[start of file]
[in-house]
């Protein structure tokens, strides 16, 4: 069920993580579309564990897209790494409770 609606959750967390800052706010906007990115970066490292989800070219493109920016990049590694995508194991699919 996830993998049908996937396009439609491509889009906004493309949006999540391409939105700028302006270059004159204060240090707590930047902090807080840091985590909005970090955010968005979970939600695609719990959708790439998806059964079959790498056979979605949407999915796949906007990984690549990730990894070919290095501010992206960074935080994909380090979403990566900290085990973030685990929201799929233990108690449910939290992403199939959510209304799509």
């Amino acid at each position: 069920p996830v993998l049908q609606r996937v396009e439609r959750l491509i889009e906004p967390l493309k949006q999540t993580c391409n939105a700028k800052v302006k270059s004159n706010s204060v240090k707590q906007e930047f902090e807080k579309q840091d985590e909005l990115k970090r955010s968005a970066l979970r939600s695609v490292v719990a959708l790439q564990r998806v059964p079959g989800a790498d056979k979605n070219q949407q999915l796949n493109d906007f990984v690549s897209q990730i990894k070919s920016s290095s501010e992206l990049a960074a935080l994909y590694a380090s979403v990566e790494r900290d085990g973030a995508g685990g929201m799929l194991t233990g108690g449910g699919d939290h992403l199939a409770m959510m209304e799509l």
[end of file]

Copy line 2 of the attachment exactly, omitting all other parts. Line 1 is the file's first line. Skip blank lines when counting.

């Protein structure tokens, strides 16, 4: 069920993580579309564990897209790494409770 609606959750967390800052706010906007990115970066490292989800070219493109920016990049590694995508194991699919 996830993998049908996937396009439609491509889009906004493309949006999540391409939105700028302006270059004159204060240090707590930047902090807080840091985590909005970090955010968005979970939600695609719990959708790439998806059964079959790498056979979605949407999915796949906007990984690549990730990894070919290095501010992206960074935080994909380090979403990566900290085990973030685990929201799929233990108690449910939290992403199939959510209304799509």